TRANSFORMING HEALTH:- Rural hospitals see an average of 10 percent more Medicare and Medicaid patients than elsewhere, according to Hospital and Health System Association of Pennsylvania. Those insurers pay less than commercial insurance. Rural hospitals also have a higher rate of patients who have no means of payment. (Stock image)
A state Senate proposal aims to help struggling rural hospitals by changing the way they get paid.
The proposal, by Republican state Senator Lisa Baker, Luzerne County, taps into a funding method known as ‘value-based’ payment.
Some health care industry officials hope the change will prevent hospital closures and improve resources. Of the state’s roughly 50 rural hospitals, 30 of them are at risk for closure, according to data from Hospital and Health System Association of Pennsylvania.
The health care industry considers profit margins between 4 and 6 percent to be healthy, said Jeff Bechtel, the association’s Senior Vice President of Health Economics and Policy. Many rural hospitals operate on lower margins than that. Those hospitals often see a 10 percent higher rate of Medicare and Medicaid patients than hospitals overall, and those insurers pay less than commercial insurers.
In addition, rural hospitals have higher-than-average rates of patients who have no way to pay for emergency services, Bechtel said. Those factors threaten the financial viability of hospitals that are at crucial resources for communities with few other nearby options.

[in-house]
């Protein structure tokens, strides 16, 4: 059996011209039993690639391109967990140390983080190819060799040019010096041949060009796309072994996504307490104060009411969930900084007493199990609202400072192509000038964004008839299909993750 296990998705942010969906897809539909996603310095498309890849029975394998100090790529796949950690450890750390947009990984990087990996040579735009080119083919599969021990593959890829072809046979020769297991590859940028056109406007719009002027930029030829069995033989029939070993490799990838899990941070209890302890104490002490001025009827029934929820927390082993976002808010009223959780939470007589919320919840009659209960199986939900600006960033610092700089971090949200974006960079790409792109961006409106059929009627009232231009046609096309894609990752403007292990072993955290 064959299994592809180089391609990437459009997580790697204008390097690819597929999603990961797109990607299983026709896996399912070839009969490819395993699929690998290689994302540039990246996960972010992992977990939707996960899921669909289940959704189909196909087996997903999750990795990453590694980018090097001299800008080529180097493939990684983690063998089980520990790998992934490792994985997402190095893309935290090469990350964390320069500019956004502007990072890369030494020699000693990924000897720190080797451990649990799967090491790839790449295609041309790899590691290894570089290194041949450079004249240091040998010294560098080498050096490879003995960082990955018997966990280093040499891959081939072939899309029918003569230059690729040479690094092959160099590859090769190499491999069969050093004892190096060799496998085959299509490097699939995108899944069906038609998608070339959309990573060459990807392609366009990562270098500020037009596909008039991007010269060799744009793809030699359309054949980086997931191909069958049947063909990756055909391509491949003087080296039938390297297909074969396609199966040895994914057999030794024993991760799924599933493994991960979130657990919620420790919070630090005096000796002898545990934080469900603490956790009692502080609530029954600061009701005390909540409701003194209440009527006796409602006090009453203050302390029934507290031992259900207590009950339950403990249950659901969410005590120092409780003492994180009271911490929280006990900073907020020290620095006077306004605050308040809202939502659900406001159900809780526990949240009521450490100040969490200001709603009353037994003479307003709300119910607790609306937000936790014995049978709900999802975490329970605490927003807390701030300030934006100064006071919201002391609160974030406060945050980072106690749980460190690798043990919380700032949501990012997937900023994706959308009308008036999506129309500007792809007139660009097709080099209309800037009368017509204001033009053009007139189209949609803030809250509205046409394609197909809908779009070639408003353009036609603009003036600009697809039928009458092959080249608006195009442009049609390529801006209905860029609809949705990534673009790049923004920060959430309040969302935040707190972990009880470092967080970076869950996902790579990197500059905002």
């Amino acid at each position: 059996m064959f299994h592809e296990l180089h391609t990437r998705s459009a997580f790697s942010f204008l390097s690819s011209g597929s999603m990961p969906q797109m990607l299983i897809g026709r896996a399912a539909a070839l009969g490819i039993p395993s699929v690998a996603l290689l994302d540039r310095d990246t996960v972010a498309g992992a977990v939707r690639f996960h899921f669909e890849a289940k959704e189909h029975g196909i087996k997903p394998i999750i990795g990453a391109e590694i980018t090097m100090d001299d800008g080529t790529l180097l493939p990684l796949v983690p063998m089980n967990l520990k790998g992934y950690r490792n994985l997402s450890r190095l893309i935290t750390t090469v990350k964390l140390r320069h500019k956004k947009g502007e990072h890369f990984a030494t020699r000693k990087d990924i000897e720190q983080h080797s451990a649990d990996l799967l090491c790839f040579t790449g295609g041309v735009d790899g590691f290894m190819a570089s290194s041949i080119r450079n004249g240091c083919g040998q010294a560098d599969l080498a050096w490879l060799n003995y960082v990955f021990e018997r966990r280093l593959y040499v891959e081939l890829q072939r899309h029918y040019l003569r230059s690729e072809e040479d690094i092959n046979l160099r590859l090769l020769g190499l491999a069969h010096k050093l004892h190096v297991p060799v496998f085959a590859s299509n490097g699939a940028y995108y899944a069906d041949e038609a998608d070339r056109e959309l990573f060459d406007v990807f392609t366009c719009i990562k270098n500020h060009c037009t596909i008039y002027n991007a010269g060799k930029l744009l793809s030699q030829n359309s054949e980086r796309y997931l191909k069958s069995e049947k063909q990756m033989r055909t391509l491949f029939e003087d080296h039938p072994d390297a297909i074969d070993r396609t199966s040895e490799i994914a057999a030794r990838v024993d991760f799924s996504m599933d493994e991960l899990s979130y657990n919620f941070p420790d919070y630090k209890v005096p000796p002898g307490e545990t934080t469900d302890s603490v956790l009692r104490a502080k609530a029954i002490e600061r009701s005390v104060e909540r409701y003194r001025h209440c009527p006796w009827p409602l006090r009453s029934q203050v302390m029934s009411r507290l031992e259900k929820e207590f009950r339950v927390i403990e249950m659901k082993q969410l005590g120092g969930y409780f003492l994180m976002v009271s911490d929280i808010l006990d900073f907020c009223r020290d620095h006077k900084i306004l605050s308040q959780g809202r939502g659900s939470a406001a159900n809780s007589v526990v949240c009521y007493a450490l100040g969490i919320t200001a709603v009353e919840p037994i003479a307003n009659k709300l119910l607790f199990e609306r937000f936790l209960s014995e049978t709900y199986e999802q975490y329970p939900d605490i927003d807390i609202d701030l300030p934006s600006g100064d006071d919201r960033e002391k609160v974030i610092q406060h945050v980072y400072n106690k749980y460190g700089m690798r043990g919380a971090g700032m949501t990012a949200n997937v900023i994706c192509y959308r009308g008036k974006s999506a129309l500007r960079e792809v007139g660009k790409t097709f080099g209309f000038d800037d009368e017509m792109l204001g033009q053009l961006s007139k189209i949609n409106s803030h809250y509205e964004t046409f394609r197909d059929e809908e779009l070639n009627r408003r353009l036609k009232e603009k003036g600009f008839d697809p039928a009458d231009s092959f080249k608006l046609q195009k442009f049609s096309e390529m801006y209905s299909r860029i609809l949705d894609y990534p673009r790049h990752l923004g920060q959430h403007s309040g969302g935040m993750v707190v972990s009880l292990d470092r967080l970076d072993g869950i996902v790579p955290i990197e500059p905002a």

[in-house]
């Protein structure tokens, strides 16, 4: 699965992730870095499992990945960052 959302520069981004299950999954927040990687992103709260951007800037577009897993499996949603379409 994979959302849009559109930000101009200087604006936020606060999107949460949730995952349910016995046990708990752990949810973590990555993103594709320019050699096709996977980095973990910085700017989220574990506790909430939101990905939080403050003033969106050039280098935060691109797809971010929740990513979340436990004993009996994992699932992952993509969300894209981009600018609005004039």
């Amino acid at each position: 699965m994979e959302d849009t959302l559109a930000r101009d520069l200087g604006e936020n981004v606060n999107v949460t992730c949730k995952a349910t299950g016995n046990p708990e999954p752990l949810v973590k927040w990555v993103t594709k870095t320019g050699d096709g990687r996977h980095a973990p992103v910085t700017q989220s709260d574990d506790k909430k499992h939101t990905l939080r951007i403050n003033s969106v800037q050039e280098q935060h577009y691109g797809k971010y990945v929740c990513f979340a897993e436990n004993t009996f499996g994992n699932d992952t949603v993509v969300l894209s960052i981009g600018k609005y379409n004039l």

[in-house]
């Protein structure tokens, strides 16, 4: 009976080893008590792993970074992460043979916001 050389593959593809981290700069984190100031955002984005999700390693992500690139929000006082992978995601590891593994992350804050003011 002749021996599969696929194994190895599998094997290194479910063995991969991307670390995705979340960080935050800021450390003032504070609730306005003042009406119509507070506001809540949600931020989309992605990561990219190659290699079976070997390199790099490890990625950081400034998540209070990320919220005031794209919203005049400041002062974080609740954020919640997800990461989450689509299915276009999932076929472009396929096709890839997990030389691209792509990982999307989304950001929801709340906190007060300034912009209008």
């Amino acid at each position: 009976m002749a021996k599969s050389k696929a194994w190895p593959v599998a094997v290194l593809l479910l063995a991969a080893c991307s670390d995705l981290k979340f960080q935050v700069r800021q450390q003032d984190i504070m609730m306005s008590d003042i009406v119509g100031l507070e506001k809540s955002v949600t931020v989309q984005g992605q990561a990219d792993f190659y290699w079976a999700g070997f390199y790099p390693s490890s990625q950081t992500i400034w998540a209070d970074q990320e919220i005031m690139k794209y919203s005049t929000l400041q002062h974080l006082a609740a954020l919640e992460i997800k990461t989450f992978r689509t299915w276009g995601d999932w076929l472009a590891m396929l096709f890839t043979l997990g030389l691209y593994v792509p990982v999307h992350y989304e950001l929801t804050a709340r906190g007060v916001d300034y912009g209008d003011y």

The planned change would transition rural hospitals from a “volume-based” billing model, which bills insurance for itemized procedures, to the “value-based” model, said Lisa Davis at the Pennsylvania Office of Rural Health. Under the value-based model, hospitals set up annual contracts with insurers, which pay a monthly sum to hospitals, regardless of services provided.
The model uses data to track costs patient outcomes, Davis said. That gives hospitals a strong incentive to focus on quality of care.
If the bill passes, hospitals and insurers will be able to opt-in to the program, through the “Rural Health Redesign Center,” which stands to receive $25 million in federal funding.
Davis said the value based model makes sense in rural hospitals where beds aren’t always full.
If the legislation passes, it will initially be funded by a $25 million federal grant.